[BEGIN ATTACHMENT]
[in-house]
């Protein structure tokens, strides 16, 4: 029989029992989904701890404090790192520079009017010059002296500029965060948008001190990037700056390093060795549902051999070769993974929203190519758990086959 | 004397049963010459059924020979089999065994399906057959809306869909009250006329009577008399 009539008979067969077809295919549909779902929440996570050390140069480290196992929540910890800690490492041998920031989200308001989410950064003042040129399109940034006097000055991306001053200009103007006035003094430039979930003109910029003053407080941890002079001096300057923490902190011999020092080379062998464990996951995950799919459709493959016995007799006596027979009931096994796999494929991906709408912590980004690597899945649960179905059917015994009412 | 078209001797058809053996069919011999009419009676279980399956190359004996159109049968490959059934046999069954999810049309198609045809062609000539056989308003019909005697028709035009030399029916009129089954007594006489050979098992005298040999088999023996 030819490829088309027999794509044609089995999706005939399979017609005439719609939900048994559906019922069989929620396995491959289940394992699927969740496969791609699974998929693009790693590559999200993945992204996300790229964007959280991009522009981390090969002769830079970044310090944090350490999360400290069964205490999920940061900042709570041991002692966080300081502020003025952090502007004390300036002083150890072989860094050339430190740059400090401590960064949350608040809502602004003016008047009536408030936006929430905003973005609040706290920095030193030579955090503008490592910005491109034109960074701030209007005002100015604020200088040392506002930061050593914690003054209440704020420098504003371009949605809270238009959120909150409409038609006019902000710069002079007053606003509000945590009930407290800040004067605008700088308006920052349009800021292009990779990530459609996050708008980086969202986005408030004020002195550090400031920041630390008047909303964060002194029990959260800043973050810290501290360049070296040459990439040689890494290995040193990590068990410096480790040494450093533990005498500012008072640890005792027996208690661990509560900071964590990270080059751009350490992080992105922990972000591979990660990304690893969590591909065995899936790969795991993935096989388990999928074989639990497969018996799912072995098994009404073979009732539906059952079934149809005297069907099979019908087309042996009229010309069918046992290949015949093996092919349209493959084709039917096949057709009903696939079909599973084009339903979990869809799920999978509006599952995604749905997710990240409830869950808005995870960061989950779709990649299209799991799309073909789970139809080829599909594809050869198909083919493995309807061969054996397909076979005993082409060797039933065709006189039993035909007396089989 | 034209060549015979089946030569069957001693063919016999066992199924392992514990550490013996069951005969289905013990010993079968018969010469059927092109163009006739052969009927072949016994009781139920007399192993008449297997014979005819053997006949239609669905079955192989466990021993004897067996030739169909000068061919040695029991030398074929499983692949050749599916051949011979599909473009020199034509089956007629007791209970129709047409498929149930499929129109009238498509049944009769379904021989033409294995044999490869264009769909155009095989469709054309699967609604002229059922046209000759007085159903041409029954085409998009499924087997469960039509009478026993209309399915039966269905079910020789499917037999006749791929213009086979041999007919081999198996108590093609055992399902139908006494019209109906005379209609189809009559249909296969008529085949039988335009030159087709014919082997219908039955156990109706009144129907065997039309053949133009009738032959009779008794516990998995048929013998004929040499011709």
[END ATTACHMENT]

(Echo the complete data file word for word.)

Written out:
[in-house]
């Protein structure tokens, strides 16, 4: 029989029992989904701890404090790192520079009017010059002296500029965060948008001190990037700056390093060795549902051999070769993974929203190519758990086959 | 004397049963010459059924020979089999065994399906057959809306869909009250006329009577008399 009539008979067969077809295919549909779902929440996570050390140069480290196992929540910890800690490492041998920031989200308001989410950064003042040129399109940034006097000055991306001053200009103007006035003094430039979930003109910029003053407080941890002079001096300057923490902190011999020092080379062998464990996951995950799919459709493959016995007799006596027979009931096994796999494929991906709408912590980004690597899945649960179905059917015994009412 | 078209001797058809053996069919011999009419009676279980399956190359004996159109049968490959059934046999069954999810049309198609045809062609000539056989308003019909005697028709035009030399029916009129089954007594006489050979098992005298040999088999023996 030819490829088309027999794509044609089995999706005939399979017609005439719609939900048994559906019922069989929620396995491959289940394992699927969740496969791609699974998929693009790693590559999200993945992204996300790229964007959280991009522009981390090969002769830079970044310090944090350490999360400290069964205490999920940061900042709570041991002692966080300081502020003025952090502007004390300036002083150890072989860094050339430190740059400090401590960064949350608040809502602004003016008047009536408030936006929430905003973005609040706290920095030193030579955090503008490592910005491109034109960074701030209007005002100015604020200088040392506002930061050593914690003054209440704020420098504003371009949605809270238009959120909150409409038609006019902000710069002079007053606003509000945590009930407290800040004067605008700088308006920052349009800021292009990779990530459609996050708008980086969202986005408030004020002195550090400031920041630390008047909303964060002194029990959260800043973050810290501290360049070296040459990439040689890494290995040193990590068990410096480790040494450093533990005498500012008072640890005792027996208690661990509560900071964590990270080059751009350490992080992105922990972000591979990660990304690893969590591909065995899936790969795991993935096989388990999928074989639990497969018996799912072995098994009404073979009732539906059952079934149809005297069907099979019908087309042996009229010309069918046992290949015949093996092919349209493959084709039917096949057709009903696939079909599973084009339903979990869809799920999978509006599952995604749905997710990240409830869950808005995870960061989950779709990649299209799991799309073909789970139809080829599909594809050869198909083919493995309807061969054996397909076979005993082409060797039933065709006189039993035909007396089989 | 034209060549015979089946030569069957001693063919016999066992199924392992514990550490013996069951005969289905013990010993079968018969010469059927092109163009006739052969009927072949016994009781139920007399192993008449297997014979005819053997006949239609669905079955192989466990021993004897067996030739169909000068061919040695029991030398074929499983692949050749599916051949011979599909473009020199034509089956007629007791209970129709047409498929149930499929129109009238498509049944009769379904021989033409294995044999490869264009769909155009095989469709054309699967609604002229059922046209000759007085159903041409029954085409998009499924087997469960039509009478026993209309399915039966269905079910020789499917037999006749791929213009086979041999007919081999198996108590093609055992399902139908006494019209109906005379209609189809009559249909296969008529085949039988335009030159087709014919082997219908039955156990109706009144129907065997039309053949133009009738032959009779008794516990998995048929013998004929040499011709």